I like to think I’m not romantic, that I’m “better” than that. but the reality is that I have a hard shell around my soft candy coating. I’m only this tough veneer because I try to protect myself.

On a day like today, fraught with so much past heartbreak, I wish for the sweeping gesture that I’m still loved and wanted. The thought is what matters, but instead of taking it that way, I read the card, with the “someone special” sentiment and felt the disappointment creep in.

I can get past the fact that I won’t see him today, that there isn’t a date night, or some expensive gift. This proves he’s trying, but it feels wrong: the card, that you could give to your neighbor, or grandma, says nothing about how he feels for me. The little chocolate “xo” when most people who know me, know I hate Hershey’s chocolate.

I know it is so petty, but it’s like he doesn’t pay attention. I feel starved for attention. I get a few minutes once a week. It’s not enough. He doesn’t see me anymore. When I see those words, they sound so cliche’, but they’re correct.

He had a fire for me once. A passion I hadn’t had before, and it was so wonderful. Now I have embers in it’s place, if I’m lucky. Maybe a cinder is more accurate.

I have his loyalty, and I don’t know why that stoic love feels lonely sometimes. Why do I need the passion, the devotion, the undying need? Do I unconsciously want to copy the example my parents set? Am I unrealistic, like most women, because we’re spoonfed some idea of romance?

Maybe it’s my own insecurity, explaining why I need reassurance. Maybe I take too much from the physical time we spend together, and find myself straining to feel without him here.

I can’t seem to picture a future without him. I cannot picture our future together. It’s like a long dark hallway, and I’m lost. I question whether again, I’m staying because I love him or because of some other reason.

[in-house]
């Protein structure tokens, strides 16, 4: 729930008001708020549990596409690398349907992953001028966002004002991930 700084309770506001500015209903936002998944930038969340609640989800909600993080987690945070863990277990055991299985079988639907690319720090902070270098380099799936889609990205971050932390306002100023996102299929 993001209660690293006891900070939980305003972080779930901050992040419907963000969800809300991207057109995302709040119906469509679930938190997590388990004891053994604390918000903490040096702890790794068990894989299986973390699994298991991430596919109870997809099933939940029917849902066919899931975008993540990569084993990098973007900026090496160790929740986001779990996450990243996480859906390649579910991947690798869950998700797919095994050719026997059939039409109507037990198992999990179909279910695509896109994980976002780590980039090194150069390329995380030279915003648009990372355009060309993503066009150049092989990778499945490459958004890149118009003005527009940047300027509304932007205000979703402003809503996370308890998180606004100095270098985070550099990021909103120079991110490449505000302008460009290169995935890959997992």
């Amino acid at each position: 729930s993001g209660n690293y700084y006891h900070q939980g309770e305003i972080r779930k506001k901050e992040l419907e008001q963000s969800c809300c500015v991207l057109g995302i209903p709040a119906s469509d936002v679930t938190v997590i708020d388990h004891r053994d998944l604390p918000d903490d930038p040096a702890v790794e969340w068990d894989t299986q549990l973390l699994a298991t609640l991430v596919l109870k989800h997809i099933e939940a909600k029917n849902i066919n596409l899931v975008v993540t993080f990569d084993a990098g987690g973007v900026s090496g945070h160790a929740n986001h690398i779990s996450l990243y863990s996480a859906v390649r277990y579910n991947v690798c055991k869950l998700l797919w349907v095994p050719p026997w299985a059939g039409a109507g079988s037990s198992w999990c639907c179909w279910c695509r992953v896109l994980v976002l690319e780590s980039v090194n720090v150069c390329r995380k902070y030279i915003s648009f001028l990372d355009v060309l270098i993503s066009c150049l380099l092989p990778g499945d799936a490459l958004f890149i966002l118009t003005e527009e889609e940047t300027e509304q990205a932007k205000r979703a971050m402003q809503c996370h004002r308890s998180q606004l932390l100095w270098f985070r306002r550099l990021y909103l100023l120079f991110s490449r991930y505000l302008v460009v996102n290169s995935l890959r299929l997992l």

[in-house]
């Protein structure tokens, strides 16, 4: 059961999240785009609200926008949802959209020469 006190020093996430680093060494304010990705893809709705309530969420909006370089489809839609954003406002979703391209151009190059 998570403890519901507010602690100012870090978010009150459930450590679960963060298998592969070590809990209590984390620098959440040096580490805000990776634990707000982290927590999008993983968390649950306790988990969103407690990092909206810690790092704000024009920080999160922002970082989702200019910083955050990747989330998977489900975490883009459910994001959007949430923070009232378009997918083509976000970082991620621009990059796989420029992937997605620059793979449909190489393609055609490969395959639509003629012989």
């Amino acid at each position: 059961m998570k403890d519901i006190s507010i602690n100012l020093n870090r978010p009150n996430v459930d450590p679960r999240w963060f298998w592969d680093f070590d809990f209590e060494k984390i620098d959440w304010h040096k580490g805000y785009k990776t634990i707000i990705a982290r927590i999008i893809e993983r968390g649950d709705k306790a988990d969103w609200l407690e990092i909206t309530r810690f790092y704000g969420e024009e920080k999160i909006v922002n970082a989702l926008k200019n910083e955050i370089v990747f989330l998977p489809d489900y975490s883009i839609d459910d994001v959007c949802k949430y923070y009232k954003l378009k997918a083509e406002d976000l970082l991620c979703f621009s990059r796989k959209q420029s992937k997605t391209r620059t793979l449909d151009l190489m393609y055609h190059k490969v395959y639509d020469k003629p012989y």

a brief but intense infatuation for someone, especially someone unattainable or inappropriate; or force inwards by compressing forcefully

I do this to myself.

The first time, in the third grade, it was Chris T. I can think of multiple persons throughout my young life that became the object of my obsession. When I got to seventh grade, it took on a new angle, as I had my first inappropriate crush, on a teacher. Not one of those cute schoolgirl crushes, but not quite at the criminal point either.

When I was fourteen, I pined for a boy who only knew I was alive because I slipped notes in his locker and found reasons to visit the store down the street from my house where he worked. Never had I volunteered to go out and get more of whatever we were running out of, until then. I took a babysitting job because it was just a few doors down from his house. I cringe to think of how I behaved and hope he didn’t notice my stalker-like behavior.

At fifteen, I met the man who would change the trajectory of my teenage years. The crush I had on him was incredibly powerful. It affected me in a way that I wouldn’t have imagined possible, and still stays with me to this day. I never had a crush on my ex husband. I thought this made our relationship more interesting. I didn’t realize the fault in this argument until later.

I would like to say that my crushes are special, and they are, but the quantity would lead you to believe that they couldn’t possibly be. I find myself feeling that impetuousness that inevitably comes with the new discovery of someone I have an interest in.

I want to know everything about them. What turns them on? What makes them weak? What do they do when they’re alone in the dark at night? What do they want? How do they want it? I get lost in the fantasy, the peeling back of the layers. I like the coquetry, the “getting to know you” portion of the conversation, the mystery and fascination.

I feel often, at this point, like I can’t help myself. I know it’s a slippery slope. Innocent flirtation leading into the kind of territory that puts me in a precarious position. It’s dangerous to be thinking of one man (or woman as the case may be) while sleeping beside another.

Most of the time, my interest wanes and the threat is nullified. Sometimes, rejection slaps me in the face, and the temptation is gone.

The problem comes when the crush seems to be, or is indeed, mutual.